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Yeast Technology

  • Gerald Reed
  • Tilak W. Nagodawithana

Table of contents

  1. Front Matter
    Pages i-ix
  2. Gerald Reed, Tilak W. Nagodawithana
    Pages 1-5
  3. Gerald Reed, Tilak W. Nagodawithana
    Pages 7-36
  4. Gerald Reed, Tilak W. Nagodawithana
    Pages 37-87
  5. Gerald Reed, Tilak W. Nagodawithana
    Pages 89-149
  6. Gerald Reed, Tilak W. Nagodawithana
    Pages 151-224
  7. Gerald Reed, Tilak W. Nagodawithana
    Pages 225-259
  8. Gerald Reed, Tilak W. Nagodawithana
    Pages 261-314
  9. Gerald Reed, Tilak W. Nagodawithana
    Pages 315-368
  10. Gerald Reed, Tilak W. Nagodawithana
    Pages 369-412
  11. Gerald Reed, Tilak W. Nagodawithana
    Pages 413-440
  12. Gerald Reed, Tilak W. Nagodawithana
    Pages 441-445
  13. Back Matter
    Pages 446-454

About this book

Introduction

Yeasts are the active agents responsible for three of our most important foods - bread, wine, and beer - and for the almost universally used mind/ personality-altering drug, ethanol. Anthropologists have suggested that it was the production of ethanol that motivated primitive people to settle down and become farmers. The Earth is thought to be about 4. 5 billion years old. Fossil microorganisms have been found in Earth rock 3. 3 to 3. 5 billion years old. Microbes have been on Earth for that length of time carrying out their principal task of recycling organic matter as they still do today. Yeasts have most likely been on Earth for at least 2 billion years before humans arrived, and they playa key role in the conversion of sugars to alcohol and carbon dioxide. Early humans had no concept of either microorganisms or fermentation, yet the earliest historical records indicate that by 6000 B. C. they knew how to make bread, beer, and wine. Earliest humans were foragers who col­ lected and ate leaves, tubers, fruits, berries, nuts, and cereal seeds most of the day much as apes do today in the wild. Crushed fruits readily undergo natural fermentation by indigenous yeasts, and moist seeds germinate and develop amylases that produce fermentable sugars. Honey, the first con­ centrated sweet known to humans, also spontaneously ferments to alcohol if it is by chance diluted with rainwater. Thus, yeasts and other microbes have had a long history of 2 to 3.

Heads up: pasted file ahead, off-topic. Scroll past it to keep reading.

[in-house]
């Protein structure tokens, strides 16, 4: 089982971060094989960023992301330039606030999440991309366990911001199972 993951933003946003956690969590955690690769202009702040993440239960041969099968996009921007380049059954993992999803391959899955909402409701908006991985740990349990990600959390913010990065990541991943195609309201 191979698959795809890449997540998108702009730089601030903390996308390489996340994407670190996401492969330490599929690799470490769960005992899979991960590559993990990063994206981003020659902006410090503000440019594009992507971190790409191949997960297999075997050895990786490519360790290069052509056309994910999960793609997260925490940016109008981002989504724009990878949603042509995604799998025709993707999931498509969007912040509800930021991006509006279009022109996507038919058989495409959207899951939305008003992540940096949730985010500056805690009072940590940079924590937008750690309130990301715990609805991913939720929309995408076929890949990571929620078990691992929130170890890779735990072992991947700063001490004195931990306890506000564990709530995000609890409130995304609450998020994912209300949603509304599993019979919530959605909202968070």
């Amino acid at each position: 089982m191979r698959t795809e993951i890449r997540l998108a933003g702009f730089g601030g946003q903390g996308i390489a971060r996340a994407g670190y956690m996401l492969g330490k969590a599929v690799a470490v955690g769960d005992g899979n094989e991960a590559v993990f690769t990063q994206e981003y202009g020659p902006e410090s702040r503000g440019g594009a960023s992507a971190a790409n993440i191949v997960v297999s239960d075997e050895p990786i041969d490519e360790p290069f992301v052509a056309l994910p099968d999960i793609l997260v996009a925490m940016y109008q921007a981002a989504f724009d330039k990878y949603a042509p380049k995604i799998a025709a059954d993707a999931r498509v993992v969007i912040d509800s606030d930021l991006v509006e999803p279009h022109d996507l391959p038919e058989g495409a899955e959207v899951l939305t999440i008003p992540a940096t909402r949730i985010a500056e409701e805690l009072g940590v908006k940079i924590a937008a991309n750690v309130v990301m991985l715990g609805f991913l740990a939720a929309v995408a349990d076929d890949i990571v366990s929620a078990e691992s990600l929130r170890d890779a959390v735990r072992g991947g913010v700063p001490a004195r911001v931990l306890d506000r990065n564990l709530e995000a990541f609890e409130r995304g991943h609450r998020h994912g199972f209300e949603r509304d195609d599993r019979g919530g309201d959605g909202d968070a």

Keywords

beer biochemistry bread brewing chemistry ecology eggs food genetics growth lactose microorganism milk nutrition

Authors and affiliations

  • Gerald Reed
    • 1
  • Tilak W. Nagodawithana
    • 1
  1. 1.Universal Foods CorporationMilwaukeeUSA

Bibliographic information

  • DOI https://doi.org/10.1007/978-94-011-9771-7
  • Copyright Information Springer Science+Business Media B.V. 1990
  • Publisher Name Springer, Dordrecht
  • eBook Packages Springer Book Archive
  • Print ISBN 978-94-011-9773-1
  • Online ISBN 978-94-011-9771-7
  • Buy this book on publisher's site